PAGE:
To reach 'nones,' try experimental churches

Portland, the host of the denomination's 2016 General Conference, led the trend of decreasing worship attendance affecting U.S. churches regardless of their theology. A 2015 survey by the Public Religion Research Institute found that Portland is the U.S. metro area with the highest percentage of residents with no religious affiliation — some 42 percent of the population.

In much of the Pacific Northwest, people would rather get their teeth cleaned than go to church, the Rev. Beth Ann Estock said.

Estock is a church coach and planter in Portland, Oregon. She is also among the United Methodists reviving Christian community in what many demographers call the "None Zone" — where more people answer "none" when asked their religion than identify with any single faith group.

United Methodists in Portland and other parts of the "None Zone" are taking the lead in another way. They are coming up with new ways to do church that reach people who don't like church.

So how do you make disciples where people are more likely to spend their Sunday mornings beneath tall trees than a tall steeple? Estock and others suggest ditching the steeple and possibly ditching the Sunday morning schedule too.

Here are two examples of experimental churches in Oregon.

About four years ago, Estock began working on house churches. So far, she has two, and one of the participants has plans to start more.

The Revs. Eilidh (left) and Jeff Lowery pause during Sellwood Faith Community's volunteer activities at the Oregon Food Bank in Portland. Photo courtesy of the Rev. Eilidh Lowery
 

She initially named the church community Zacc's House after the "wee little" tax collector Zaccheus who ended up playing host to Jesus. But she listened to participants and they came up with the name SpiritSpace to emphasize the group's work on developing spiritual practices and living into God's call. 

SpiritSpace is just one example of a homey, experimental church. Sellwood Faith Community, a United Methodist church plant started less than three years ago, is another.

Sellwood meets for "dinner church" on Sunday nights in the home of founders the Revs. Eilidh and Jeff Lowery as well as on Wednesday nights at a local restaurant. The Lowerys' home once served as a parsonage for the now-closed Sellwood United Methodist Church, and it offers ideal worship space for small groups, Eilidh Lowery said.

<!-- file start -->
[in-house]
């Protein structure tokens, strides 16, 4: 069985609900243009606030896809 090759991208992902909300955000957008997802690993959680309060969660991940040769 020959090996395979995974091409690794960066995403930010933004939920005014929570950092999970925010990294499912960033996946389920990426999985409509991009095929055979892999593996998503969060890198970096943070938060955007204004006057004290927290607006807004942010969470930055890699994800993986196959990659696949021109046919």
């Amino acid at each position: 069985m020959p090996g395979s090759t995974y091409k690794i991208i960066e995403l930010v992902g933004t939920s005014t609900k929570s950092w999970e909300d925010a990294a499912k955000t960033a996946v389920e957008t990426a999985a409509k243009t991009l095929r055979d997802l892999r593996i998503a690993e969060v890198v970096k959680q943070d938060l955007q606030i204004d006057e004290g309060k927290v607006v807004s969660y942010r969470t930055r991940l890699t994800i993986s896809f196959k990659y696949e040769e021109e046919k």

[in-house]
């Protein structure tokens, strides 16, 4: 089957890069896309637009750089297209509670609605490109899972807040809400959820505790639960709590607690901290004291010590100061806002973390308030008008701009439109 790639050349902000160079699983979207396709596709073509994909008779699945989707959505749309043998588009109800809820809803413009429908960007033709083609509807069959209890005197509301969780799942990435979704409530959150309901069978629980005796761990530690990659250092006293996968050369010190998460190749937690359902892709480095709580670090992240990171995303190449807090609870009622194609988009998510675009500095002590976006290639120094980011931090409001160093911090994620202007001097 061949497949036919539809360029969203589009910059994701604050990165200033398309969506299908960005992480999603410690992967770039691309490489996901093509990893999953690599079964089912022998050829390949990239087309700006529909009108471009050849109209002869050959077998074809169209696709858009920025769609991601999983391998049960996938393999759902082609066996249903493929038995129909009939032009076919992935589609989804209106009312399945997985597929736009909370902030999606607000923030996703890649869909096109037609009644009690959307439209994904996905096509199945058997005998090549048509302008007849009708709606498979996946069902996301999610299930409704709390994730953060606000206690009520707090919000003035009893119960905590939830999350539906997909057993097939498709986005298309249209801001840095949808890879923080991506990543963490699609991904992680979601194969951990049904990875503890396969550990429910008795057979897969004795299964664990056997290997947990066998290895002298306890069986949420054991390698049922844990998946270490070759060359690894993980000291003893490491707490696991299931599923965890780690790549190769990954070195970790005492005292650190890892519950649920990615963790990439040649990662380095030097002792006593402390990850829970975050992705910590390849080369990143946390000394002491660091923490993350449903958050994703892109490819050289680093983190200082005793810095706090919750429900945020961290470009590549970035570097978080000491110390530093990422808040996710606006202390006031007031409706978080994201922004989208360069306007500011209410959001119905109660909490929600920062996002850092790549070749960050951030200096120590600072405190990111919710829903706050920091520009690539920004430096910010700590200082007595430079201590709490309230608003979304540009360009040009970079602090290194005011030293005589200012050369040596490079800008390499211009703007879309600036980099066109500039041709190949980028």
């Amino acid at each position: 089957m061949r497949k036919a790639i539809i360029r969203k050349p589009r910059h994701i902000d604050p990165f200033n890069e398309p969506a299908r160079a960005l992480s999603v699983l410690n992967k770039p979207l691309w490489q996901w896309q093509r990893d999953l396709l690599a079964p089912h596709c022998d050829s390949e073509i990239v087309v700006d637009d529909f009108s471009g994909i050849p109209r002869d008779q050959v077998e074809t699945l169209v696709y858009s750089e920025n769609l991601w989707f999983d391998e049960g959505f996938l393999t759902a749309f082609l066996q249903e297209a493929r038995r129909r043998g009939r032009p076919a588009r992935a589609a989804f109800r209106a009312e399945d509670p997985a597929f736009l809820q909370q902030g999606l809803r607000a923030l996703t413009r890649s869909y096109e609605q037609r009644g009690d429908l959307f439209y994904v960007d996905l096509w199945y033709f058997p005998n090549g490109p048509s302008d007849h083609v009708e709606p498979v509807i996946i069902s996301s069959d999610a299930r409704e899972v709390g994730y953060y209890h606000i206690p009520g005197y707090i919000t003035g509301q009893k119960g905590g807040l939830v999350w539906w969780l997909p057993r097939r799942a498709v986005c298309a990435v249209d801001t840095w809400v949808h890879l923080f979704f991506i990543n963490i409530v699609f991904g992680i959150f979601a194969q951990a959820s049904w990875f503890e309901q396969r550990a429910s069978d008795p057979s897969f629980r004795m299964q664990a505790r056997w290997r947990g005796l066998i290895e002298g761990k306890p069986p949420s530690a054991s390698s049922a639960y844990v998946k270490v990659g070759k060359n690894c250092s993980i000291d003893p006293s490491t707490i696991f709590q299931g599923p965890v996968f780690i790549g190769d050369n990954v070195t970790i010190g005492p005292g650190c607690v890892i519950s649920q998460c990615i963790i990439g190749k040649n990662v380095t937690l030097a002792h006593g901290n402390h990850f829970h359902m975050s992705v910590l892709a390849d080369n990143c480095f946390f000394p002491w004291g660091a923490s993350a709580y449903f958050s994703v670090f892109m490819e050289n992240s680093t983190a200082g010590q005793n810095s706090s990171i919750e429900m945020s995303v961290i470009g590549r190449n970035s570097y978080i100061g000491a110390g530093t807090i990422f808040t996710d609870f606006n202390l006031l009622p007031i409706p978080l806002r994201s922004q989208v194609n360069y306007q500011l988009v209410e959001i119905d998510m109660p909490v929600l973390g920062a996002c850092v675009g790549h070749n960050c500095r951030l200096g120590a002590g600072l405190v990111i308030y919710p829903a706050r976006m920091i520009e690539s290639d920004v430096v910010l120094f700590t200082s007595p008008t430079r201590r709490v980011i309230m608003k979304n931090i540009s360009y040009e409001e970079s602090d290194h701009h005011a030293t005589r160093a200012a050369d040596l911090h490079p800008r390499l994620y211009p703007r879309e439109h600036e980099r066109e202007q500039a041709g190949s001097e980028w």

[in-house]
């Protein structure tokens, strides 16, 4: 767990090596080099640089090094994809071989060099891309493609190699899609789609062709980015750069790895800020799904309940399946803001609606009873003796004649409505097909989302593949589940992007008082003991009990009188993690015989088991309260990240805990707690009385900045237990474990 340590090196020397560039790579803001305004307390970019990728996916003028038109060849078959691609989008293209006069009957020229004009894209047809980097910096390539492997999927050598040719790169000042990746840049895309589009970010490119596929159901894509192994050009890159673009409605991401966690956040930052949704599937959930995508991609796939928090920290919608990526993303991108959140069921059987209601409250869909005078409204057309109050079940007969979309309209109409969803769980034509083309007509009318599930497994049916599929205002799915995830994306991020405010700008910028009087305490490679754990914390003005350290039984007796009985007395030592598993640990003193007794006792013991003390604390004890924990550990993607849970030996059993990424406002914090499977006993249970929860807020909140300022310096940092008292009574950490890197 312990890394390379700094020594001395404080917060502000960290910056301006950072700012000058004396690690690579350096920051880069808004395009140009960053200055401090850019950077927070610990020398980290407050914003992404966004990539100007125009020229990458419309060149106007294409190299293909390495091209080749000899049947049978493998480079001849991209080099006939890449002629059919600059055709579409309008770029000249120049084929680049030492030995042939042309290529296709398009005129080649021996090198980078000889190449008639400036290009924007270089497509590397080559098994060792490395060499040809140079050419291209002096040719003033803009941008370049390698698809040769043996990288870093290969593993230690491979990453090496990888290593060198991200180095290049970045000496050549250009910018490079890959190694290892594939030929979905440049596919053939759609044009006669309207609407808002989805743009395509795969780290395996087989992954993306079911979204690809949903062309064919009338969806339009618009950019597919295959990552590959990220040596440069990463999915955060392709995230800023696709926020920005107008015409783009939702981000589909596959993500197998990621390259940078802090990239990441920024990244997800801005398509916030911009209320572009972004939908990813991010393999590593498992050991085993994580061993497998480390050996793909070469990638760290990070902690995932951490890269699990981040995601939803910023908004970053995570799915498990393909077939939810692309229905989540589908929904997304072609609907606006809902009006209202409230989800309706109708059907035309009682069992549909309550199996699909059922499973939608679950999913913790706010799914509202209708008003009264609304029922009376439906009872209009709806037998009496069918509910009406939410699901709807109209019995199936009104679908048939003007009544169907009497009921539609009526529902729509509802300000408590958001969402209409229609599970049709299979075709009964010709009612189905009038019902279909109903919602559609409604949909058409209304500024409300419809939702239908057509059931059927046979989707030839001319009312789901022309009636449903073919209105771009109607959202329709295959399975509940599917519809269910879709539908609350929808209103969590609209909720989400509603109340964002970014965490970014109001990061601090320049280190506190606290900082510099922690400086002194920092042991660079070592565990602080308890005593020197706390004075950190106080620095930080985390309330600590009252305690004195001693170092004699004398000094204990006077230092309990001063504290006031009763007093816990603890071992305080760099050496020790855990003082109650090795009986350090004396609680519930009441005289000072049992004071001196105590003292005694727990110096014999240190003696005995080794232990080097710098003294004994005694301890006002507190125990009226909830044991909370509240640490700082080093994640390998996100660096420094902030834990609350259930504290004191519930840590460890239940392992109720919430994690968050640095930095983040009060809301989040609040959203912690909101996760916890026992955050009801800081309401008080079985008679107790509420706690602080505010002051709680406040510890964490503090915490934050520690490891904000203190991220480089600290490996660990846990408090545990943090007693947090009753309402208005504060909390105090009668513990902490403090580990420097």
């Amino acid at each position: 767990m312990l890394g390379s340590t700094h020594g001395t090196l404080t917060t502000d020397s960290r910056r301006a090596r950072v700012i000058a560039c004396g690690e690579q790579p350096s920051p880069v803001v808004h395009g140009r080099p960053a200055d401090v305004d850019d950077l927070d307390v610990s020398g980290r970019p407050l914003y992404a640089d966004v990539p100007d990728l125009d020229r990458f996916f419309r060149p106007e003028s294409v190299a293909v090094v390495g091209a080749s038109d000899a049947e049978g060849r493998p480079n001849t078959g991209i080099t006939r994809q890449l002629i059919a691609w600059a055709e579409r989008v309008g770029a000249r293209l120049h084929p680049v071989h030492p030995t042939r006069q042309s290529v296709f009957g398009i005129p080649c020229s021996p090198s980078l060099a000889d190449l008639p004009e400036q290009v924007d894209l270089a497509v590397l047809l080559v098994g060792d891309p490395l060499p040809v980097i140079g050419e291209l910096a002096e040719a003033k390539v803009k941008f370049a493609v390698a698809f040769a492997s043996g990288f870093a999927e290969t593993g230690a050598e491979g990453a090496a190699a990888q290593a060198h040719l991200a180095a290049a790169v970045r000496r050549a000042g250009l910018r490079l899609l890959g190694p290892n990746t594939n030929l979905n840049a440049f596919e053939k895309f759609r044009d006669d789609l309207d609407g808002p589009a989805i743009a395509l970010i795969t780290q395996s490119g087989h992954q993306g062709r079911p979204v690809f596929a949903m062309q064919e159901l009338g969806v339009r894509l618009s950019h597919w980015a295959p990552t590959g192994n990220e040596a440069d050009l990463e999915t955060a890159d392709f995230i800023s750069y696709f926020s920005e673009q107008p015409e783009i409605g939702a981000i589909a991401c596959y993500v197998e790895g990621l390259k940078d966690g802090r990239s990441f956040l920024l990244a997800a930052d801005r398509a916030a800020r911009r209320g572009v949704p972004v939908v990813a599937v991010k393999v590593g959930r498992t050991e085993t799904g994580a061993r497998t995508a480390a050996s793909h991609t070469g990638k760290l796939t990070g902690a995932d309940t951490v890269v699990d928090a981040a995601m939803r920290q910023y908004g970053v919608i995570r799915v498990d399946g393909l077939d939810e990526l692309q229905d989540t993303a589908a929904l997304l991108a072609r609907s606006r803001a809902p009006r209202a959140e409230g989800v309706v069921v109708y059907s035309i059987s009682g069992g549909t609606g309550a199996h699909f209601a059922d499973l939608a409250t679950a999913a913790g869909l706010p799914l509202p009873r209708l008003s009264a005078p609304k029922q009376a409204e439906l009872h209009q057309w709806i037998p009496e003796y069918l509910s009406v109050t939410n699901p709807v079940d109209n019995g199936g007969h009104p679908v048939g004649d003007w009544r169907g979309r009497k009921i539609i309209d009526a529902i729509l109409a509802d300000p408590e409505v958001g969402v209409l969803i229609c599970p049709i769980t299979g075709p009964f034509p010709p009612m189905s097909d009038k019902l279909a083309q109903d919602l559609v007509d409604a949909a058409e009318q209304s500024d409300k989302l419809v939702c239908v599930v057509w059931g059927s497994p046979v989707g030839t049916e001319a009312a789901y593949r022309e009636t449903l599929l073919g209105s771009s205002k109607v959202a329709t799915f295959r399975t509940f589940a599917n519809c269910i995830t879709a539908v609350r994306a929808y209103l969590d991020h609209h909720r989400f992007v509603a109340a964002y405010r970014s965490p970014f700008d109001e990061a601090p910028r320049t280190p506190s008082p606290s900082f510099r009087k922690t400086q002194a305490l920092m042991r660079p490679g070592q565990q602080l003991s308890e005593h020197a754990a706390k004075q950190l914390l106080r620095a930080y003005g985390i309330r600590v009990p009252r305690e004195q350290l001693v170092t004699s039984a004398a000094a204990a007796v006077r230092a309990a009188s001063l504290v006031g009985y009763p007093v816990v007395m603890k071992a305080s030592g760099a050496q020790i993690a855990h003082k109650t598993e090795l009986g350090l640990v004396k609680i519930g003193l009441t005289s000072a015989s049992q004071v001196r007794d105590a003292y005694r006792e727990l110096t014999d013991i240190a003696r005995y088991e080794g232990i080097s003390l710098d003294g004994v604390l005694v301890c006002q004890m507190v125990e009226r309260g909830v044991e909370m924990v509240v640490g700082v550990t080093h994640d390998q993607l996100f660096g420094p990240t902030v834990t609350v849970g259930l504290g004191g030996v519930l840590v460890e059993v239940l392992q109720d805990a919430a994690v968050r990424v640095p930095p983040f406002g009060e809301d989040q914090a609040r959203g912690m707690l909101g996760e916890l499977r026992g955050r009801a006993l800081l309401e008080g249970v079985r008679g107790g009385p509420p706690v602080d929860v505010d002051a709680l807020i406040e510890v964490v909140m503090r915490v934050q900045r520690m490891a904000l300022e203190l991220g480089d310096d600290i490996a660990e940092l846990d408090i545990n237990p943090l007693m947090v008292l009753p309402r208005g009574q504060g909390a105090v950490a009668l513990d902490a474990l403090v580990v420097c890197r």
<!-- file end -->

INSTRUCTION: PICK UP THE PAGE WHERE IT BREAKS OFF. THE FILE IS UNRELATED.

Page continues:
Unlike Estock's focus on individual homes, the Lowerys' mission field is mainly focused on a neighborhood of young families that once was its own town before being absorbed into the bigger city of Portland.

The Lowerys are deeply engaged volunteers in the neighborhood, and they invite people to "gateway events" to introduce the unchurched to Christian community.

Neither Estock nor the Lowerys envision these new congregations ever moving into their own buildings and offering conventional Sunday services.

Both church starts want to remain true to their funky Portland context while also taking a page from Methodism's founder John Wesley, whose class meetings they each emulate to some degree.

Neither Estock nor the Lowerys know yet whether these kind of ministries ultimately will be financially sustainable or achieve numbers that look good on church forms.

Heather Hahn, multimedia news reporter, UMNS.

One of seven apportioned giving opportunities of The United Methodist Church, the World Service Fund is the financial lifeline to a long list of Christian mission and ministry throughout the denomination. Please encourage your leaders and congregations to support the World Service Fund apportionment at 100 percent.